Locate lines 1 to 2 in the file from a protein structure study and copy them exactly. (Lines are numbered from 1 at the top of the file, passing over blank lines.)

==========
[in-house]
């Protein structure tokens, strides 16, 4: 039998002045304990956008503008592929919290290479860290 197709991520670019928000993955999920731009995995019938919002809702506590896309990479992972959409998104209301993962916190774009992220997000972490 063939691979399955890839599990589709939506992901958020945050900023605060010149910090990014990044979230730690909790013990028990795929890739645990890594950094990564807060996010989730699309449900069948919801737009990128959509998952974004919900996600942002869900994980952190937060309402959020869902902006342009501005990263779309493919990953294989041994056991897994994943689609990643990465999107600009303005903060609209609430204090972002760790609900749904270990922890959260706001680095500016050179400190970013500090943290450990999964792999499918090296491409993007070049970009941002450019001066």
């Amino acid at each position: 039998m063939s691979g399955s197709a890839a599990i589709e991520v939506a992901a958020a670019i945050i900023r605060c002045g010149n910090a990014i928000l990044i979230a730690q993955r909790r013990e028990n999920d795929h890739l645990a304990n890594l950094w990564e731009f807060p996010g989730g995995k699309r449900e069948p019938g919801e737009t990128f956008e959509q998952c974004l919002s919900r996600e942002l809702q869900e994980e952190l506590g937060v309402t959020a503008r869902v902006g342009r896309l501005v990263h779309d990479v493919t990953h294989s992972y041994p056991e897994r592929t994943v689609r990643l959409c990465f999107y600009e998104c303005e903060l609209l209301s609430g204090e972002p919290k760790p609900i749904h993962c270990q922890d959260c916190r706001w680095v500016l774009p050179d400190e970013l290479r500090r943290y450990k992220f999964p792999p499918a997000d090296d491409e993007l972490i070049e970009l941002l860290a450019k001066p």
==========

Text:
[in-house]
């Protein structure tokens, strides 16, 4: 039998002045304990956008503008592929919290290479860290 197709991520670019928000993955999920731009995995019938919002809702506590896309990479992972959409998104209301993962916190774009992220997000972490 063939691979399955890839599990589709939506992901958020945050900023605060010149910090990014990044979230730690909790013990028990795929890739645990890594950094990564807060996010989730699309449900069948919801737009990128959509998952974004919900996600942002869900994980952190937060309402959020869902902006342009501005990263779309493919990953294989041994056991897994994943689609990643990465999107600009303005903060609209609430204090972002760790609900749904270990922890959260706001680095500016050179400190970013500090943290450990999964792999499918090296491409993007070049970009941002450019001066």